A food bank that serves tens of thousands of people in western Iowa and across Nebraska is seeing a renewed record demand for its canned goods and other food items. Brian Barks, spokesman for the Omaha-based Food Bank for the Heartland, says food distribution in July reached an all-time high.

“Close to 815,000 pounds of food,” Barks says. “That shattered the previous record of about 745,000 pounds of food which was in April of this year.” Barks says the summer months are busy for the food bank, with kids out of school, but requests usually pick up in the fall and peak during the holidays. He says it’s worrisome that they’re seeing such a high demand now, during the late summer.

“This is much higher than what we have done in the past, much, much higher,” he says. “As a matter of fact, we expect this trend to continue through the holiday season.” Barks chalks it up to basic economics and the law of supply and demand — the demand is up and supplies are down.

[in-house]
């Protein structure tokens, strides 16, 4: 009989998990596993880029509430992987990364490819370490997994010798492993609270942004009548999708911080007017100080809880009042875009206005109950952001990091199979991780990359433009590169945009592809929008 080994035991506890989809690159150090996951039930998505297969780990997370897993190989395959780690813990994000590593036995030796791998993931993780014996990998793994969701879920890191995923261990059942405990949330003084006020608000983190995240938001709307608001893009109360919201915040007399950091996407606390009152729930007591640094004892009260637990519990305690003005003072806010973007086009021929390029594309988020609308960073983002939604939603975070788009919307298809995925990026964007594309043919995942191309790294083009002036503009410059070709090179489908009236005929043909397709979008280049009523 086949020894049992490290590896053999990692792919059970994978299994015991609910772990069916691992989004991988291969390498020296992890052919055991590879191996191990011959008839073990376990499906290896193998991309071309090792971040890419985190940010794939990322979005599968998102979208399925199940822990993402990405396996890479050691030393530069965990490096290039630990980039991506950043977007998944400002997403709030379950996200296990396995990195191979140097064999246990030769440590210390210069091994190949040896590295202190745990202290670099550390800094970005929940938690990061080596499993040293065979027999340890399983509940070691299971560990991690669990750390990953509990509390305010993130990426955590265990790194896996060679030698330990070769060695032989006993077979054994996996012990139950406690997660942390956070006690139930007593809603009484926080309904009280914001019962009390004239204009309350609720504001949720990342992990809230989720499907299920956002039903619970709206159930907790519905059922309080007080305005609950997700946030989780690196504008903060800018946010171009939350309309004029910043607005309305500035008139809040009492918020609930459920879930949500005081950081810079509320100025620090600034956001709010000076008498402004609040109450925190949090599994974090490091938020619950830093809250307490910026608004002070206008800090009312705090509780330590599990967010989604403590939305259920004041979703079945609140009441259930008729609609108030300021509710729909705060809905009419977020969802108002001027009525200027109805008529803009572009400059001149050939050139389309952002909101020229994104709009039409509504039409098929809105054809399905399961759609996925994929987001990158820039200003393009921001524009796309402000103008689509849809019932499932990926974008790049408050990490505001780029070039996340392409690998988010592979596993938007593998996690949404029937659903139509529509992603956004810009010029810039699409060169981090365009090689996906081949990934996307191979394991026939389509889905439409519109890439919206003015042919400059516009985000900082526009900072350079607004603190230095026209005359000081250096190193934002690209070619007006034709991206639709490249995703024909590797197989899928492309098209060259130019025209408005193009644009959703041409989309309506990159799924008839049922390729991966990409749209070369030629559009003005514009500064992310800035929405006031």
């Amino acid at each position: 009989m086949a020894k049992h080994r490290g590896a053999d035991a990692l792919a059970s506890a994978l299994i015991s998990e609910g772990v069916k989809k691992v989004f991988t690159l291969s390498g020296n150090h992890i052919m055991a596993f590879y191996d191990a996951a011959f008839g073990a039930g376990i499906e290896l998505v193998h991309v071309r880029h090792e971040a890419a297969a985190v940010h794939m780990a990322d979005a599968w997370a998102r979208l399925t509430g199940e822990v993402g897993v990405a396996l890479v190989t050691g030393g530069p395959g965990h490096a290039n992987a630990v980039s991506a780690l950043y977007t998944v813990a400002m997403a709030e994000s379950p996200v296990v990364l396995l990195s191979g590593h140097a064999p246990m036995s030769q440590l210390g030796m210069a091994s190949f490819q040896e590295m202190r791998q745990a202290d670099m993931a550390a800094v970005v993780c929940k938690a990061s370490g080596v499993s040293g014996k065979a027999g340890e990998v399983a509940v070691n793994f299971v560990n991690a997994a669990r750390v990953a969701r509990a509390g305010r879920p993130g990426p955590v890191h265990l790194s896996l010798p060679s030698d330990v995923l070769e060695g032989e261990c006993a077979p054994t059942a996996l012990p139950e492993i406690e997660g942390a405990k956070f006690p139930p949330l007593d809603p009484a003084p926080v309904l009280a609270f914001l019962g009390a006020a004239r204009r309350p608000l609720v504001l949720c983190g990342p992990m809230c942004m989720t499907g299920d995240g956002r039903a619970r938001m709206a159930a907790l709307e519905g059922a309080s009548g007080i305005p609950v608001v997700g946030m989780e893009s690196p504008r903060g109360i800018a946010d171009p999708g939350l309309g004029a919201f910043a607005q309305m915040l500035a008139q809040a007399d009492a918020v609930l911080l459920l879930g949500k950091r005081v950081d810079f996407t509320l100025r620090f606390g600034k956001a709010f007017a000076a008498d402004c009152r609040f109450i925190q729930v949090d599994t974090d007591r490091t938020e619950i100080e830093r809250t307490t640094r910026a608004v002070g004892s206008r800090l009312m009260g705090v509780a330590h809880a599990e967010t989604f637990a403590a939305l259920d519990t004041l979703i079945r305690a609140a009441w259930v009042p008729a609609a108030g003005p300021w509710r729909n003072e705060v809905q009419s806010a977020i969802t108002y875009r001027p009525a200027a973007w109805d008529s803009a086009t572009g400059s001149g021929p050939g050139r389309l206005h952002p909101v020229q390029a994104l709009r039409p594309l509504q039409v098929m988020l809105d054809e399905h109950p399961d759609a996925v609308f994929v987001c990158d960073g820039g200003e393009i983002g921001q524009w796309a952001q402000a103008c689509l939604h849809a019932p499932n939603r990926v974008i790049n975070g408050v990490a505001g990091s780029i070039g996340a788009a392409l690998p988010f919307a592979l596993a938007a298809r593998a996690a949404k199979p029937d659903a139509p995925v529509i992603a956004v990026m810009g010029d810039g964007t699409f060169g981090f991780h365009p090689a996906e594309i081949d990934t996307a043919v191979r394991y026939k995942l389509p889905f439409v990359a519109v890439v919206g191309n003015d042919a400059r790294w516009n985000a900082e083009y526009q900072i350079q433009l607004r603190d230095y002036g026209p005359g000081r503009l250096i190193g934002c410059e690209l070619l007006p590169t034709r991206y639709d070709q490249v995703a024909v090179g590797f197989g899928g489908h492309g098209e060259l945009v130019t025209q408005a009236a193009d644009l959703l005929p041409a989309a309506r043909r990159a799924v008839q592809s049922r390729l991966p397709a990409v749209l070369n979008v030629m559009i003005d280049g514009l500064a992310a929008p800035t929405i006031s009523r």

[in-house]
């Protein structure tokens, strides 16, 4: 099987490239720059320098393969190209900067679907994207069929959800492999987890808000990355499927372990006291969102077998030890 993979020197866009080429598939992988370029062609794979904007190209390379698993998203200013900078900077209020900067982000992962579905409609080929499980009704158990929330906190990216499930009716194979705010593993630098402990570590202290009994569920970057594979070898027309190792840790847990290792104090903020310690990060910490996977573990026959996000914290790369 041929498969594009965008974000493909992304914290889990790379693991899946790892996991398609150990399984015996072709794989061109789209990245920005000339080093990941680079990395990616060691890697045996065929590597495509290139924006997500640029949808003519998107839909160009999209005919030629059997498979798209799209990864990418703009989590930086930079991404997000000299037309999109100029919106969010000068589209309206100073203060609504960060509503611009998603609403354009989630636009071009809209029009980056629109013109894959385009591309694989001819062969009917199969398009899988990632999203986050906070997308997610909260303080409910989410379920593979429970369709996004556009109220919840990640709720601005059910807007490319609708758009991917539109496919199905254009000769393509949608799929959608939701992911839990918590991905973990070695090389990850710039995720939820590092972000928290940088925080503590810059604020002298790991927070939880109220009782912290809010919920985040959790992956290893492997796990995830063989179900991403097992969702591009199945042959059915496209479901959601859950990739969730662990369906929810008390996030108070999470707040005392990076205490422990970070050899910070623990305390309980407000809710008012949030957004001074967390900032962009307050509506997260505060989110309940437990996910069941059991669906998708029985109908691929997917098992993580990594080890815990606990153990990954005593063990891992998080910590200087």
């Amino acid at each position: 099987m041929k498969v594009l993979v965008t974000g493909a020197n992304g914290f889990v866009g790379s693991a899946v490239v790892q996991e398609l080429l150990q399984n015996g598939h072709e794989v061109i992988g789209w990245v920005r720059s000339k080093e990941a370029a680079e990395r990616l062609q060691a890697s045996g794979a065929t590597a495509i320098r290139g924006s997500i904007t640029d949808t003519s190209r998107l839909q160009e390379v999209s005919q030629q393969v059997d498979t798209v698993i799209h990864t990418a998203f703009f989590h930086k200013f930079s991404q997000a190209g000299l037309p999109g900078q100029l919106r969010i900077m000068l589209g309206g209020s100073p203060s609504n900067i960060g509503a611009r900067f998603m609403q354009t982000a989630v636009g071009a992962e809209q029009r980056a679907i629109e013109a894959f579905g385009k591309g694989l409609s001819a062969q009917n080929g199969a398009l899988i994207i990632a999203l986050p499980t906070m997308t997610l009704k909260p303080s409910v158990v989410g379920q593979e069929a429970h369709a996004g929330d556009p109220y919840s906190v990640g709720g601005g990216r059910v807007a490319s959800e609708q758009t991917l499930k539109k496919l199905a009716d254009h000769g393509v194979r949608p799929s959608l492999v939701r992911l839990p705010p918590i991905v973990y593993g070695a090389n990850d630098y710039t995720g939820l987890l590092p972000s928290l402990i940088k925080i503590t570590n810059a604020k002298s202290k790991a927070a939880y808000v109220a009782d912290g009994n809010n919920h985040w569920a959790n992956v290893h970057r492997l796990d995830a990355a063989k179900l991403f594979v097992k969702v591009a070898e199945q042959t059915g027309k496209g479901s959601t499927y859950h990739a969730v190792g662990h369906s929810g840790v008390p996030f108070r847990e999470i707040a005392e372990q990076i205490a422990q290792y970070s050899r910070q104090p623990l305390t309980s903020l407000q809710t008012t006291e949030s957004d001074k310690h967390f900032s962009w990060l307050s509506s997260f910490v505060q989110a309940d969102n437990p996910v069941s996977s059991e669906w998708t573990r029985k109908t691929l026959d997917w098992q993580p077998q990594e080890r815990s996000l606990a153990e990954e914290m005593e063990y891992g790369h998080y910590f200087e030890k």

Barks says, “The amount of need that there is out there in the community, the amount of our food donations have not kept pace with the amount of food we have distributed.” Barks says that will change when organizations start conducting food drives again. He admits if you walk into the food bank, there are empty shelves and he calls that disturbing, but for now, they are keeping up with the added demand.

He says, “That is fine but it’s something we cannot sustain for the long, long term.” Compared to one year ago, food distribution at the Food Bank is up 19%, and it’s up more than 30% from 2008. In any given week, Barks says 22,000 people seek emergency assistance in the Food Bank’s service area.

While the Food Bank does have an emergency food pantry in the Omaha facility, it is a warehouse and distributes food to pantries in 77 counties in Nebraska and 16 in western Iowa. The Food Bank distributes over seven-million pounds of food each year.

By Karla James